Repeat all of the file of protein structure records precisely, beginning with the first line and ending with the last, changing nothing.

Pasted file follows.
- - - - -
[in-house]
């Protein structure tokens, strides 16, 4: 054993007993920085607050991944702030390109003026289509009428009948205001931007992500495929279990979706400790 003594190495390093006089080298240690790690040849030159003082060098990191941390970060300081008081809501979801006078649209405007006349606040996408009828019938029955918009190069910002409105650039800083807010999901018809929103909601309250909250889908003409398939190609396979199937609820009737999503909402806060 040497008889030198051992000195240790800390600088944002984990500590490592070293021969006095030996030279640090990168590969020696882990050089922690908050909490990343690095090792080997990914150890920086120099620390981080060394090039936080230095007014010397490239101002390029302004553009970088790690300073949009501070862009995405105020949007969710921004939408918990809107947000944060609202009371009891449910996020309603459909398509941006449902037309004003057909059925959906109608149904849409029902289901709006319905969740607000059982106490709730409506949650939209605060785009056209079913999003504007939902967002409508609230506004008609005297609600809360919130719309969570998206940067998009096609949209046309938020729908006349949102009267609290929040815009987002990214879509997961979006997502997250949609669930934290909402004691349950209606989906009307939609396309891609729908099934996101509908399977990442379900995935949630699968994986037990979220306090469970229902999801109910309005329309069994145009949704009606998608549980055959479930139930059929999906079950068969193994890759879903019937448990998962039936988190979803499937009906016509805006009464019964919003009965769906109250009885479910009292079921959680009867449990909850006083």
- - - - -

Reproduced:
[in-house]
């Protein structure tokens, strides 16, 4: 054993007993920085607050991944702030390109003026289509009428009948205001931007992500495929279990979706400790 003594190495390093006089080298240690790690040849030159003082060098990191941390970060300081008081809501979801006078649209405007006349606040996408009828019938029955918009190069910002409105650039800083807010999901018809929103909601309250909250889908003409398939190609396979199937609820009737999503909402806060 040497008889030198051992000195240790800390600088944002984990500590490592070293021969006095030996030279640090990168590969020696882990050089922690908050909490990343690095090792080997990914150890920086120099620390981080060394090039936080230095007014010397490239101002390029302004553009970088790690300073949009501070862009995405105020949007969710921004939408918990809107947000944060609202009371009891449910996020309603459909398509941006449902037309004003057909059925959906109608149904849409029902289901709006319905969740607000059982106490709730409506949650939209605060785009056209079913999003504007939902967002409508609230506004008609005297609600809360919130719309969570998206940067998009096609949209046309938020729908006349949102009267609290929040815009987002990214879509997961979006997502997250949609669930934290909402004691349950209606989906009307939609396309891609729908099934996101509908399977990442379900995935949630699968994986037990979220306090469970229902999801109910309005329309069994145009949704009606998608549980055959479930139930059929999906079950068969193994890759879903019937448990998962039936988190979803499937009906016509805006009464019964919003009965769906109250009885479910009292079921959680009867449990909850006083």